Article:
Growing up in the 90’s, one literally begged their parents to subscribe to cable programming (I know, I was one of those 90’s kids that did), so that you could watch the latest music videos on BET, VH1, MTV, and even sneak to watch Comedy Central. Yet, there was one main issue with this; you one had to be at home to watch the programming at the scheduled time it aired, unless you had enough VHS tapes to record the television content you missed across multiple channels. Not to showcase my age–34.5-years-old– but this was life back in the day, until in my adult days, when DVR was launchedÂ by cable providers.
TheÂ aforementioned ways of viewing content had numerous downsides. A viewer could not comment in real time while watching the content, share the content with a friend via a social media message, post it to a social channel, or show how many times it was viewed.
Besides that, cable in itself is not cost effective to one’s wallet, especially for millennials who are working full-time.
Note that millennials are defined as those between the ages of 16 to 34, born during the early 1980s through the early 2000s, according to Wikipedia:
“In 2013, the median annual earnings for millennial women working full-time, year-round were $30,000,” states the report, “compared with $35,000 for their male counterparts.”
Due to millennials wanting to utilize their earnings on other entertainment options that provide them with flexibility, cable providers have seen a rise in what is known as a “cord cutter.” Cord cutters (CC) have played a pivotalÂ role in how network executives consider the success of content, prior to providing a production budget for a broadcast television debut, in today’s “streaming everything” content market. This is successful model, dubbed CCprime, has caught the attention of cable networks like truTV.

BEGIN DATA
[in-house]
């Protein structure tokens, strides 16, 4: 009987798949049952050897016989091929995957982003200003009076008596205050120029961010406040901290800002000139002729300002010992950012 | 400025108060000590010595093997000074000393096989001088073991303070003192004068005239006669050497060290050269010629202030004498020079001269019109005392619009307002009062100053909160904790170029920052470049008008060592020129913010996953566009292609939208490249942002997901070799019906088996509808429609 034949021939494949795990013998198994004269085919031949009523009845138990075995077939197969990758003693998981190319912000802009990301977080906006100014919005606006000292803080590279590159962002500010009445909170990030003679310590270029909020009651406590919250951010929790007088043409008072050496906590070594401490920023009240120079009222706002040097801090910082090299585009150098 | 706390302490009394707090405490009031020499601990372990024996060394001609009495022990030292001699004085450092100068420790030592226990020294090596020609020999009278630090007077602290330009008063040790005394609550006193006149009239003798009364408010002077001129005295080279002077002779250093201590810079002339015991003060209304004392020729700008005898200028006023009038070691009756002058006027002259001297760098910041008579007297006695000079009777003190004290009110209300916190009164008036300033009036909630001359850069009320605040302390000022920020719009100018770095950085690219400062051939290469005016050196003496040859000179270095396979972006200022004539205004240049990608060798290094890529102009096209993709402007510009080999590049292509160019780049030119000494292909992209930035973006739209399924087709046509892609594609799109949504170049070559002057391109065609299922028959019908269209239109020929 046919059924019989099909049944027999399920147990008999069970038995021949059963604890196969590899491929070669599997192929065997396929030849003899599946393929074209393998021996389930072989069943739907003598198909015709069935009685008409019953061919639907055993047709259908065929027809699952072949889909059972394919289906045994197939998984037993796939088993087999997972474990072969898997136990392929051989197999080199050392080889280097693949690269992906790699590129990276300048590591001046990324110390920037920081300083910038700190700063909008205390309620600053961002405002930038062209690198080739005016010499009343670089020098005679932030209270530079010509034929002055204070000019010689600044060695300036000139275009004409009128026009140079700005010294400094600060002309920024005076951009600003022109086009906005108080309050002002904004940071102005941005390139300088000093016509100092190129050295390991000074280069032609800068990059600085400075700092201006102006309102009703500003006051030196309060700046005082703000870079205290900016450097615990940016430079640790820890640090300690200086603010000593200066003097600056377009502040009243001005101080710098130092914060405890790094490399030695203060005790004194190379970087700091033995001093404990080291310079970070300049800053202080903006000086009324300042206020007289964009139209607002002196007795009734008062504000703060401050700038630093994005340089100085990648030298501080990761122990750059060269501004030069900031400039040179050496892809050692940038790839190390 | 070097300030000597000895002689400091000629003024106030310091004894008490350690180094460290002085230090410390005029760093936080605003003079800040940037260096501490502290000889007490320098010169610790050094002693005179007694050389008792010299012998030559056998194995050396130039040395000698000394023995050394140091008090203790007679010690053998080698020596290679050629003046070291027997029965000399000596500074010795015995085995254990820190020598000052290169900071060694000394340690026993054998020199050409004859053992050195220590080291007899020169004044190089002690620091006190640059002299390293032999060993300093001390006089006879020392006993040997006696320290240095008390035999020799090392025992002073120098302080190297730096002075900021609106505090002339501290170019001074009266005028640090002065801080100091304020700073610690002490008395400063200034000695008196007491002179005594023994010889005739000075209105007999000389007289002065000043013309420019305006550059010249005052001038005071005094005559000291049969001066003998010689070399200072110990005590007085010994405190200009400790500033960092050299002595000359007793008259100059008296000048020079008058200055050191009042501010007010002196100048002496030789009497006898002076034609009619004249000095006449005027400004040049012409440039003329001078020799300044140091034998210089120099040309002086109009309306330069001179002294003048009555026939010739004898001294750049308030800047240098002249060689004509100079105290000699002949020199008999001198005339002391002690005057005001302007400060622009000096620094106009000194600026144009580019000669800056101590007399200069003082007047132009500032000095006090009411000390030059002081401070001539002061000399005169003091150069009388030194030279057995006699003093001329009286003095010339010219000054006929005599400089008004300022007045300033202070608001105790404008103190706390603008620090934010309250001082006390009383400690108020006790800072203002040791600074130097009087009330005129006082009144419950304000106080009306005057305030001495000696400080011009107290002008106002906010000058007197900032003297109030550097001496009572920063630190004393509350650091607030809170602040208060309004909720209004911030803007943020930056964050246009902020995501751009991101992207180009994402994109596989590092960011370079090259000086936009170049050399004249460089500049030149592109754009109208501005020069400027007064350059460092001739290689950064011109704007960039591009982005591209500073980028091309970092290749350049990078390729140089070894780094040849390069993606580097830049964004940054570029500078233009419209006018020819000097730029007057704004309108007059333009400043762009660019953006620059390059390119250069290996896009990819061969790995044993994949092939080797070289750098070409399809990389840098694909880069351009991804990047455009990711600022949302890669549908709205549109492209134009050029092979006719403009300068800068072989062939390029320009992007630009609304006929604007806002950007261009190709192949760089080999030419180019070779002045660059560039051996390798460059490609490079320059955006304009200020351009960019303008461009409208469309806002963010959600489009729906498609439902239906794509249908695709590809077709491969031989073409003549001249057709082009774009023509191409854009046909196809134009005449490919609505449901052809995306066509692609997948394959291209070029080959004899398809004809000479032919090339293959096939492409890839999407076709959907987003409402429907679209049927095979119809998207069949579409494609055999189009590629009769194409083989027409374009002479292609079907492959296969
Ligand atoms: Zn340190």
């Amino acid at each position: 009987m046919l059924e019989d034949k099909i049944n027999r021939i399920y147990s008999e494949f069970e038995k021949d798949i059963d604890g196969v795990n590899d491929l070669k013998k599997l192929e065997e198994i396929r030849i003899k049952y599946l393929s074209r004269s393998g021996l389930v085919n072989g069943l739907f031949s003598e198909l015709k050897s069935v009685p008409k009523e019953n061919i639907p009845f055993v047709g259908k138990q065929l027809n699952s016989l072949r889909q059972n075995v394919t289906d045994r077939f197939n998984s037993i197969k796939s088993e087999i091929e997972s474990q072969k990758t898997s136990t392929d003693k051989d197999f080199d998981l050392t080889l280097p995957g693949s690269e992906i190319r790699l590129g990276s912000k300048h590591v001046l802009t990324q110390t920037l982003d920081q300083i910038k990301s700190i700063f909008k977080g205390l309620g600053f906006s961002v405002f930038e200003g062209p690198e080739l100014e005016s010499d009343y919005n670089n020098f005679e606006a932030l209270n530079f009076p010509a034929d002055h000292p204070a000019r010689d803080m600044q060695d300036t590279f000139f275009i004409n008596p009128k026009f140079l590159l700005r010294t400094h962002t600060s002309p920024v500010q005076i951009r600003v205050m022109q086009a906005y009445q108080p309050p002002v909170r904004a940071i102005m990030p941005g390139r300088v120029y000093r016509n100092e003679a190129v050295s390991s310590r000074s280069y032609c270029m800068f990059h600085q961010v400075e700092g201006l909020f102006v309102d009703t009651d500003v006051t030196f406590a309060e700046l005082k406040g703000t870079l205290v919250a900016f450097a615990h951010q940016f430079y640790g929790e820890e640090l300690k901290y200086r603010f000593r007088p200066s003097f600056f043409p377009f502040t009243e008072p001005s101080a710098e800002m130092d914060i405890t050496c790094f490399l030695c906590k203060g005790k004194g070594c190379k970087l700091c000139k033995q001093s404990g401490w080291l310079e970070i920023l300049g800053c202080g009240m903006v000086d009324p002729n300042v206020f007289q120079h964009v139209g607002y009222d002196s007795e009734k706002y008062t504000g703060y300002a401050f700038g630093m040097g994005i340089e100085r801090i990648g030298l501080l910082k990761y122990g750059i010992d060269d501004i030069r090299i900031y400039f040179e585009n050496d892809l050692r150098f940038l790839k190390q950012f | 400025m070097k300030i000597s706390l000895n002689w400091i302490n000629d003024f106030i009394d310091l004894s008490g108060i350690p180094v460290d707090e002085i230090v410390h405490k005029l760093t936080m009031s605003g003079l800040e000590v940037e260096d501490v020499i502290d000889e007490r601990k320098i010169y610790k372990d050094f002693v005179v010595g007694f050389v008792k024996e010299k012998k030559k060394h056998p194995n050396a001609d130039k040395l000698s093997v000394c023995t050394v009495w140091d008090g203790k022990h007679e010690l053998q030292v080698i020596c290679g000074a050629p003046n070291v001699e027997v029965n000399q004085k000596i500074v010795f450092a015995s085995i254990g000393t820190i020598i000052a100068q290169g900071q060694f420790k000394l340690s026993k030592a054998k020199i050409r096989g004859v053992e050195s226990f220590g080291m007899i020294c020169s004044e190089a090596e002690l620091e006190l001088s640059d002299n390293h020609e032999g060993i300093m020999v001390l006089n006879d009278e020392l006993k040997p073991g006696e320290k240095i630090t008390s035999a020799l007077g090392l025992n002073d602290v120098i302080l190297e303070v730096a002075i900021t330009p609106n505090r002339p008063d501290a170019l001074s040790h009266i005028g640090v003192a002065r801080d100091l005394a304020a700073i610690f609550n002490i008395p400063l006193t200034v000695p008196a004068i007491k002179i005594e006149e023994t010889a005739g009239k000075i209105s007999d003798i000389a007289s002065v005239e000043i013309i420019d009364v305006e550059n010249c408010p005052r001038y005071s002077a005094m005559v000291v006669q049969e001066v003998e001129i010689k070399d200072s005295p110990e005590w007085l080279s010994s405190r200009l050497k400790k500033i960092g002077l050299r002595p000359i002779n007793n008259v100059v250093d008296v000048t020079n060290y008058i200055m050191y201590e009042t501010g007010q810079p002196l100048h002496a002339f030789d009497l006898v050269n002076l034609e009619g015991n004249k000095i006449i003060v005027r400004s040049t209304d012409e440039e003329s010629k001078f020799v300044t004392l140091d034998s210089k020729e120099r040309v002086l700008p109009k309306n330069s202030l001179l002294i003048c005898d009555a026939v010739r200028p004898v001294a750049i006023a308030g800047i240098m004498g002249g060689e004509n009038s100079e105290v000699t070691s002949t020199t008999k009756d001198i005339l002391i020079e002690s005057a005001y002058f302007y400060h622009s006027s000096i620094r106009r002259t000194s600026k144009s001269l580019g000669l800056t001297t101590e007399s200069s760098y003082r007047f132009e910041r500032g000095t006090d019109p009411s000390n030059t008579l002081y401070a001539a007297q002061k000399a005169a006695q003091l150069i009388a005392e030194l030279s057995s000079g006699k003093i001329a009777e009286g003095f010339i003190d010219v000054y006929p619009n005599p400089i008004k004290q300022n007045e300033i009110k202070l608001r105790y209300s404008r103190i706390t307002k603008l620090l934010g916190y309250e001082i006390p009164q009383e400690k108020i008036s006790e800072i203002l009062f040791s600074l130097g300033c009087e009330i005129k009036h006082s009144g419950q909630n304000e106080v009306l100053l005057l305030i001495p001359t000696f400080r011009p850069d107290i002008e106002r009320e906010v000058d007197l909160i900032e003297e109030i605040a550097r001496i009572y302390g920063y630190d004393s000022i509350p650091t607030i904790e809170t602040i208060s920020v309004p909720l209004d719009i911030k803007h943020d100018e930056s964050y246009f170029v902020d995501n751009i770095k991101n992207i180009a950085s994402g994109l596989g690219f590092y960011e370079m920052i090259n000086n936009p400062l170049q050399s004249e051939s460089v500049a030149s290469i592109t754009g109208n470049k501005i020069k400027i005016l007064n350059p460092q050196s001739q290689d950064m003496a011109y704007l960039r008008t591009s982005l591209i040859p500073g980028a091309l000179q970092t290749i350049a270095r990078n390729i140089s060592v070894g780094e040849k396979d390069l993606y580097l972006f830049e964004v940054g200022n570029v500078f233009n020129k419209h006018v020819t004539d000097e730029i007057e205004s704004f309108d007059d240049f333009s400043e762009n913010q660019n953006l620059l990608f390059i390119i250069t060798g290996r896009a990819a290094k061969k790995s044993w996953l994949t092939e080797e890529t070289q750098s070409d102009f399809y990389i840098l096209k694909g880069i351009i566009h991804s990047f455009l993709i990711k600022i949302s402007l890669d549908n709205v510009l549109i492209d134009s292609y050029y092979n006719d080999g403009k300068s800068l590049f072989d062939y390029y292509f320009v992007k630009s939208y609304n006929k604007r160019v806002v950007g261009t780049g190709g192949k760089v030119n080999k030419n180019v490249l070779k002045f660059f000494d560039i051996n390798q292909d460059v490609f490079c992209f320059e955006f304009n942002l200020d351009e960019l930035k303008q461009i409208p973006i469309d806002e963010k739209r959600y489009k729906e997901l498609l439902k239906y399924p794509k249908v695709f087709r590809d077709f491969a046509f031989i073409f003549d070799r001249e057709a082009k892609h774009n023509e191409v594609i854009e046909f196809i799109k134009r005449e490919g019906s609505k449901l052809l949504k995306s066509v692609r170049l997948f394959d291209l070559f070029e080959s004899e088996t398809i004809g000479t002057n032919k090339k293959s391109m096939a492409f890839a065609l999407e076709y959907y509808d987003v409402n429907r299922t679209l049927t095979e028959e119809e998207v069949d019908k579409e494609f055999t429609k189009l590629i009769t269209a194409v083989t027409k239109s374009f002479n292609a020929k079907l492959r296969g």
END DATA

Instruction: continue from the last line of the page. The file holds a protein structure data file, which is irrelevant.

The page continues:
“CCprime is a brainchild that my colleagueÂ Carlos Koustas developed–under the mentorship of Bob Sumner–because we collectively noticed a substantial decline in live stand-up comedy shows. Historically, comedians like Richard Pryor, Eddie Murphy, Sommore, Kevin Hart, Mo’Nique, George Lopez, Damon Wayans, Ellen DeGeneres, and a few others found notorietyÂ in their first craft, stand-up comedy. After that, they were able to parlay into other ventures. Â Ventures like radio, blockbusterÂ films, cable network comedy special, and even prime-time broadcast television sitcom shows. Yet because of a heavy influence of streaming by comedic viewers, there has been a decline for breakout starts to reach levels of noted comedic success.”
– Fred Coates, chief strategy officer, Spivak ManagementÂ / Laff Mobb Enterprises
Fred CoatesÂ (Spivak) and CarlosÂ KoustasÂ (Laff Mob) are the two rising stars in Hollywood, who are sought after by streaming media talent desiring to distribute their content to a broadcast network. According to 2016’s Q3 data from Nielsen, “Traditional TV is still the dominant video consumption source.”
To date, the Hollywood duo has secured placement of a short-form series featuring a diverse group of established and up-and-coming, stand-up comics, such as Mark Viera, who have their jokes brought to life by hilarious reenactments.
Check out his hilarious video, Corn Flakes, which aired on truTV’s Late Night Snack:
What’s next for Coates and Koustas?Â Currently, along with Bob Sumner, the co-creator of Russell Simmons’ HBO Def Comedy Jam, the team is developing feature films using virtual reality and 360-degree technology. Â This cutting edge format will break out today’s stars of the digital space, in a traditional movie format within movie theaters, then via an online release.Â The content’s been described as a spin on the National Lampoon comedy film franchise, combined with the Ice Cube’s infamous Friday film franchise.